I am looking for an 8bit * 8 bit pipelined multiplier.

The algorithm I am trying to implement involves:

1 of the 8bits is used as the multiplier and the other, the
multiplicand.

A clock signal is used to activate this process. After the clock cycle:
the first bit of the multiplier is looked at: if it

is a "1", the multiplicand, ie 8 bits are copied into a buffer for
storage, if the first bit is a "0" all zeroes ie. 00000000

are copied into the awaiting buffer.
Secondly, the second bit of the multiplier is looked at, if this is a
"1" the contents of the multiplicand are copied into

the same buffer, but shifted one place to the left. An extra "0" is
thus inserted in the space left after the shift. If the

multiplier bit is a "0", then all zeroes are copied into the same
buffer and shifted one place to the left, with an extra

zero occupying the space left after the shift ie "000000000"
This procedure is continued for all bits of the multiplier, shifting
the product by 3 or 3 or 4 etc. The product results

stored in the same buffer. Therefore this buffer would be kind of
large.
After this "logic coding" exercise we should have 8 products in the
buffer, ie. P0, P1, P2, P3, P4, P5, P6, P7, P8.

As seen above the clock signal is used for synchronization.

After the buffer, other clock signals, attached to the first clock
signal are used to push these products into several

awaiting carry save adders (CSA). These CSA take 3 inputs, one of
course the clock cycle, the others the products P0, P1 etc.

After much research I think this CSA format is in the shape of what is
called a Wallace tree.

After these several summations, two sums are found, these are then
inserted into a CPA, for the final summation. This result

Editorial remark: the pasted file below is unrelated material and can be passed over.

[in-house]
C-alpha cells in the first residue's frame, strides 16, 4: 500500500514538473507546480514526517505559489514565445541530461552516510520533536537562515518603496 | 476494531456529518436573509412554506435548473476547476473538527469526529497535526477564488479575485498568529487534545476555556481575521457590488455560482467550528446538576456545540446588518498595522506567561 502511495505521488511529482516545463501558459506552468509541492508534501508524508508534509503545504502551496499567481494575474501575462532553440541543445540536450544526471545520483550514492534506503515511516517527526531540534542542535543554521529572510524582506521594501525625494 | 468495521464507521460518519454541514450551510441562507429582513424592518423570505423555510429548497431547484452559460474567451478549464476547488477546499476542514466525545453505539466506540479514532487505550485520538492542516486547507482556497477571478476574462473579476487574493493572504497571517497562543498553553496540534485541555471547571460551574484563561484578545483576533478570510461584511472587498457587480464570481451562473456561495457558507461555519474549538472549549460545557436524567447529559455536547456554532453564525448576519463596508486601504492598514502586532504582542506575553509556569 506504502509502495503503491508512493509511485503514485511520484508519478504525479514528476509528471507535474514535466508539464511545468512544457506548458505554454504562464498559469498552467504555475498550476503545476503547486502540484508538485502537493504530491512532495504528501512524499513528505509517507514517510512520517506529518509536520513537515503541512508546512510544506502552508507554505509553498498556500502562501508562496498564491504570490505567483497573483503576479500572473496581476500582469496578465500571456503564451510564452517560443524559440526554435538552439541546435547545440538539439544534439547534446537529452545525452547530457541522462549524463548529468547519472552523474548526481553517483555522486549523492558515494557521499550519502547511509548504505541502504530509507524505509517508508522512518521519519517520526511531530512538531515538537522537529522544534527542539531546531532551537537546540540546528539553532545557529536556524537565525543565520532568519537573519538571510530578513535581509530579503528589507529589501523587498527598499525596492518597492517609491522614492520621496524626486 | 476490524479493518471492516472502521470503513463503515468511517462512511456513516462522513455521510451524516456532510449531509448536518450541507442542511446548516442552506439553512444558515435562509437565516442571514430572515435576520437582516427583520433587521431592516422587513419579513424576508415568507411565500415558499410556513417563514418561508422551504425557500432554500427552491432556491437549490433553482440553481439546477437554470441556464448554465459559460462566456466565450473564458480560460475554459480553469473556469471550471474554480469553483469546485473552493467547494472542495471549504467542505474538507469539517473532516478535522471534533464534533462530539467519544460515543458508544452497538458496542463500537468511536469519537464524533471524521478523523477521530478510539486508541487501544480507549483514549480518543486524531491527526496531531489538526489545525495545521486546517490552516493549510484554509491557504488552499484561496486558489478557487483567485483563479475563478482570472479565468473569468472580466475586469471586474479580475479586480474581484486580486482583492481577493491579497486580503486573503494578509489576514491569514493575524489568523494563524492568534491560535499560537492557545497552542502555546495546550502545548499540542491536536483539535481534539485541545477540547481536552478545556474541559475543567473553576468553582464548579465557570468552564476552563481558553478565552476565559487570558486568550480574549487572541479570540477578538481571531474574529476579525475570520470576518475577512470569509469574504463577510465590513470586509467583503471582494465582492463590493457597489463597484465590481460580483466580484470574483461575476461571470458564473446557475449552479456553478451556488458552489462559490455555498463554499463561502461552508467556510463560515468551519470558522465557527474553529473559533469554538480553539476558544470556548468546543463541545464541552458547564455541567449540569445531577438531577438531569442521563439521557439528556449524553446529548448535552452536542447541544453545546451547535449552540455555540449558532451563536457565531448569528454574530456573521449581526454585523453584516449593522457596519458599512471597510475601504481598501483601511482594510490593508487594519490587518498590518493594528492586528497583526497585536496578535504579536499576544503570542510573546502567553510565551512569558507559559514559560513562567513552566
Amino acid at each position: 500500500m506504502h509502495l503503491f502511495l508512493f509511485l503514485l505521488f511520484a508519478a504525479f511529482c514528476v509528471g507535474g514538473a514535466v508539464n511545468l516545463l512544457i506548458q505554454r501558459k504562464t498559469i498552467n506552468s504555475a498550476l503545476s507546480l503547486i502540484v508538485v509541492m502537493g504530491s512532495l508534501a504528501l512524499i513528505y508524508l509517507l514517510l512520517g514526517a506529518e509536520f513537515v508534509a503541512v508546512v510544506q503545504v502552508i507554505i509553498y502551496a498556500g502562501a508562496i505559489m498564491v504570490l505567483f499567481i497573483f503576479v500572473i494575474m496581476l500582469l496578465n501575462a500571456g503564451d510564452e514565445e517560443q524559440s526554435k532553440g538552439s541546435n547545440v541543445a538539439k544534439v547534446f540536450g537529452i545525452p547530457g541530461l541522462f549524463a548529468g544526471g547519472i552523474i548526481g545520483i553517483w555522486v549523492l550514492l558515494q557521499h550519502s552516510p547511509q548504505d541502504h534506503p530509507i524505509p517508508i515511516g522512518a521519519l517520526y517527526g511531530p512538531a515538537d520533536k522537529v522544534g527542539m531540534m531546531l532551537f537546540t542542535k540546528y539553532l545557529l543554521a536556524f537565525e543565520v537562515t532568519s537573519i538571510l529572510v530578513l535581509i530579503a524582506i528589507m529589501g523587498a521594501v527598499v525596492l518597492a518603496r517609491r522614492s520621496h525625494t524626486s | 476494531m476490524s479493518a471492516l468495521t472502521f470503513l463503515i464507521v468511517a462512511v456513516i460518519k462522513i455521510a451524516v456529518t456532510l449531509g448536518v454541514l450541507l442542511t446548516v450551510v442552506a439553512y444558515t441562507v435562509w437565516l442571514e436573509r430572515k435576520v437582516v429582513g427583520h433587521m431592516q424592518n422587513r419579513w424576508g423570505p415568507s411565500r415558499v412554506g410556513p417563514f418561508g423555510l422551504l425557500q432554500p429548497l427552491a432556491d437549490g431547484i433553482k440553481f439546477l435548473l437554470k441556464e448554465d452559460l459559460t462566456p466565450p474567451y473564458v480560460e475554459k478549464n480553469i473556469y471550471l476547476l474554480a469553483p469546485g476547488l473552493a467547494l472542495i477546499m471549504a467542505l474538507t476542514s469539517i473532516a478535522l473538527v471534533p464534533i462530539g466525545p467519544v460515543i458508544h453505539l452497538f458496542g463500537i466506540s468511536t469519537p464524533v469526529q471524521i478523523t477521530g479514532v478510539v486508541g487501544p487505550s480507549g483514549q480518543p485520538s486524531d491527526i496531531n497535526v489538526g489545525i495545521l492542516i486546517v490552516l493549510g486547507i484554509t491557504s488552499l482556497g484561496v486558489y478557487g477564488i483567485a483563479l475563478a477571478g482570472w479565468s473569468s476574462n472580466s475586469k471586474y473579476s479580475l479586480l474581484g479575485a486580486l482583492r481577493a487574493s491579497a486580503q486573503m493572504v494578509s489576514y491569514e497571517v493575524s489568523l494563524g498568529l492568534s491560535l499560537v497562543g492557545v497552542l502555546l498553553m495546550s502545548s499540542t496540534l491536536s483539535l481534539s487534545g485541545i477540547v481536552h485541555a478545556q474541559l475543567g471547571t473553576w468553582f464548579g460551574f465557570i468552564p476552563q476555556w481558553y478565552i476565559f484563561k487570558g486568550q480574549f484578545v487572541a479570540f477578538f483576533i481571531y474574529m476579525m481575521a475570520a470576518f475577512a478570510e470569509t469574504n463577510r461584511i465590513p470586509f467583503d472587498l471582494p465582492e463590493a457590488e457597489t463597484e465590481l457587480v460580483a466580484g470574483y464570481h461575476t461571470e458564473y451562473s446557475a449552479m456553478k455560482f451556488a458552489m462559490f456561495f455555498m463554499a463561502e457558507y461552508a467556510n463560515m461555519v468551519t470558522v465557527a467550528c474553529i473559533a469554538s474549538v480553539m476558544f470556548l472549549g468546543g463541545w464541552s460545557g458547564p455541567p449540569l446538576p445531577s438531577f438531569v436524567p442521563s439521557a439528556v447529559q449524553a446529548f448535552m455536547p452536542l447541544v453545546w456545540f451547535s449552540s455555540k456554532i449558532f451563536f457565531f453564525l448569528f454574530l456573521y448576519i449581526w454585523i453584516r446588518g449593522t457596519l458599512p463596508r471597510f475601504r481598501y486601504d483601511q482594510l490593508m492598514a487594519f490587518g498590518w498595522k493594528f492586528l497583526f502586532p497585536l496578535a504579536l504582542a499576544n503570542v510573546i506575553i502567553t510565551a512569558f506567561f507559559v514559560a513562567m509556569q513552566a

is the product of the 8bit * 8bit pipelined multiplier.

I hope what i've stated above makes sense.
I would really appreciate your assistance as soon as possible, since I
have never used Verilog before.

Re: Code for Verilog 8bit * 8bit pipelined multiplier

which series of fpga do you use?

[email protected] yazdi:
> I am looking for an 8bit * 8 bit pipelined multiplier.
>
> The algorithm I am trying to implement involves:
>
> 1 of the 8bits is used as the multiplier and the other, the
> multiplicand.
>
> A clock signal is used to activate this process. After the clock cycle:
> the first bit of the multiplier is looked at: if it
>
> is a "1", the multiplicand, ie 8 bits are copied into a buffer for
> storage, if the first bit is a "0" all zeroes ie. 00000000
>
> are copied into the awaiting buffer.
> Secondly, the second bit of the multiplier is looked at, if this is a
> "1" the contents of the multiplicand are copied into
>
> the same buffer, but shifted one place to the left. An extra "0" is
> thus inserted in the space left after the shift. If the
>
> multiplier bit is a "0", then all zeroes are copied into the same
> buffer and shifted one place to the left, with an extra
>
> zero occupying the space left after the shift ie "000000000"
> This procedure is continued for all bits of the multiplier, shifting
> the product by 3 or 3 or 4 etc. The product results
>
> stored in the same buffer. Therefore this buffer would be kind of
> large.
> After this "logic coding" exercise we should have 8 products in the
> buffer, ie. P0, P1, P2, P3, P4, P5, P6, P7, P8.
>
> As seen above the clock signal is used for synchronization.
>
> After the buffer, other clock signals, attached to the first clock
> signal are used to push these products into several
>
> awaiting carry save adders (CSA). These CSA take 3 inputs, one of
> course the clock cycle, the others the products P0, P1 etc.
>
> After much research I think this CSA format is in the shape of what is
> called a Wallace tree.
>
> After these several summations, two sums are found, these are then
> inserted into a CPA, for the final summation. This result
>
> is the product of the 8bit * 8bit pipelined multiplier.
>
> I hope what i've stated above makes sense.
> I would really appreciate your assistance as soon as possible, since I
> have never used Verilog before.
>
> Any help will be welcomed and appreciated.
>
> Thank You!
>
> Stephen

Does it makes sense to you? I assume this is a homework (the problem and
the description of the solution looks too strange to be a real world
problem), so please ask your instructor, if it doesn't makes sense.